bibleoniphoneBeing a computer geek makes it hard to read the bible. Actually that isn’t necessarily fair, it may be that the problem applies to everyone in our high paced, technology driven world. You see technology actually has shifted the way our brains interact with information. Today we can consume more data in 15 minutes than someone might have consumed in a month a hundred years ago. If you quickly stop and think about what your brain is doing when it is on the internet, you will see what I mean. Every time you open a web browser you have an agenda. You are searching for information, solutions, or products. The challenge is the fact that every search you do produces thousands of results, maybe even tens of thousands. If you use the internet, often you have acquired a skill that you may not even be aware of, the skill of skimming. You click on a search result, and within about 10 seconds you decide if the web site before you is going to be a good source to meet your need. If it isn’t you back up to the list of results and try again. The average person makes a snap decision about a new web site in seconds.

Before I continue, don’t get the impression that I am anti technology. Technology can be and is proving to be one of the fastest methods of advancing the gospel today. Thousands of people each day meet Jesus because of an interaction with the gospel that they found on a piece of technology. Actually, the invention of the printing press (also a piece of technology in its day) was used by God to advance his kingdom in ways we don’t often think about. Technology isn’t evil in and of itself.

So why am I telling you this and what does it have to do with the bible? I have noticed a few things about myself over the past few years. It has become increasingly difficult for me to sit down to read the bible. At first I couldn’t put my finger on the problem, but God has been reteaching me how to interact with His word. One of the side effects of interacting with technology all the time is the pace at which my mind moves. My brain jumps from subject to subject very quickly. It is VERY difficult for me to focus on a single piece of written text for a long period of time. I have trained my brain to interact with MASSIVE amounts of data on a very shallow level. That is not helpful when reading the bible. I want to give you a few tools that have helped me begin to overcome the negative side effects being a technology brained individual. I promise I’ll make this quick.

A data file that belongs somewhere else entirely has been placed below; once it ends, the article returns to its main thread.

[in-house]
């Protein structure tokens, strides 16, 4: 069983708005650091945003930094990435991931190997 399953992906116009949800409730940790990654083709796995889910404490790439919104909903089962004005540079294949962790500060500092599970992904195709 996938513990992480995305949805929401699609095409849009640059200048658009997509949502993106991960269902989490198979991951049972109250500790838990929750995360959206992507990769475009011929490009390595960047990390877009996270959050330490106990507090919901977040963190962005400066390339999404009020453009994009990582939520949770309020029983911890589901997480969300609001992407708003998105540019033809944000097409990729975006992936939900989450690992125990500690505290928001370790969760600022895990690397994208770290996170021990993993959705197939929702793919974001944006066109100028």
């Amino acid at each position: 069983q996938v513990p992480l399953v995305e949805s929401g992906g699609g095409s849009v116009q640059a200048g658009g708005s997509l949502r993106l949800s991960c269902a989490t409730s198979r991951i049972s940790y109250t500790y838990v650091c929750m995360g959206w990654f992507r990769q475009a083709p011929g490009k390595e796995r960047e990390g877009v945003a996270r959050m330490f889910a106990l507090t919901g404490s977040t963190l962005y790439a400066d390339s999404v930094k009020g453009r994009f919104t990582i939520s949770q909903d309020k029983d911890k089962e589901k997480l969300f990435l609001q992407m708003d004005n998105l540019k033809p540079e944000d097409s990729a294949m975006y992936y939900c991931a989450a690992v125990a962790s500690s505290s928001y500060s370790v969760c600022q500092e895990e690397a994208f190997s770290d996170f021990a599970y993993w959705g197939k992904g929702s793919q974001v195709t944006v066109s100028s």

The theme of all these tips is SLOW DOWN. One of the most helpful things I have discovered to help my brain slow down is writing. If I journal or blog about my bible study, it forces my brain to slow down and truly make connections that are logical. If I don’t write about what I am reading, I revert to my web reading style. If I don’t write I read a passage and my brain says, “do I understand that? Yes, okay move on. Oh that’s a cool point, Next, Next, Next…” You get the idea. I never slow down to really consume or meditate on the text. When I write I am forced to complete a thought; I am forced to wrestle with the implications of my first impression of the text. All this helps me consume the text, to eat it like Jesus eludes to in his teaching (Matt. 4:4).

Similarly writing poetry or music helps me. All the same reasons apply. I discovered writing of poetry just last year. When I write poems it slows my mind down even more. The need to rhyme and match up word choices forces me to think even more deeply about what I am thinking about. All the poetry I have written thus far are prayers. I wrestle through emotions, texts, and life situations with my God through poems.

Remember Ryan told us in his sermon on scripture that, “the power of the bible is in know Jesus, not in gathering information.” With that in mind, I’ll offer a few more suggestion before I get lost and write all day. When you interact with scripture do it prayerfully. Often when I journal or write poetry it is in prayer form. I’ll ask questions in my writing and often Jesus immediately answers those questions for me, and I continue to write. Finally, you can also write for others. If you are a blogger, it often helps to write for them. Tell your mysterious blog readers what you are learning about a passage. This often helps you organize your ideas in even more detail because they need to make sense to others. If you don’t blog, maybe write something to teach your kids. Taking ideas down to a child’s level can help you find the most basic ideas and cling to them. I have gone through a season where I blogged more than others. One of the primary reasons I blog is for my own growth. The process helps me process.

I hope these ideas help you read your bibles well. Don’t forget that God loves you and He longs for a deep relationship with you. Ask Him to help you make sense of things. Ask lots of questions of Him and give Him a chance to answer you. Now, go enjoy your God through his word.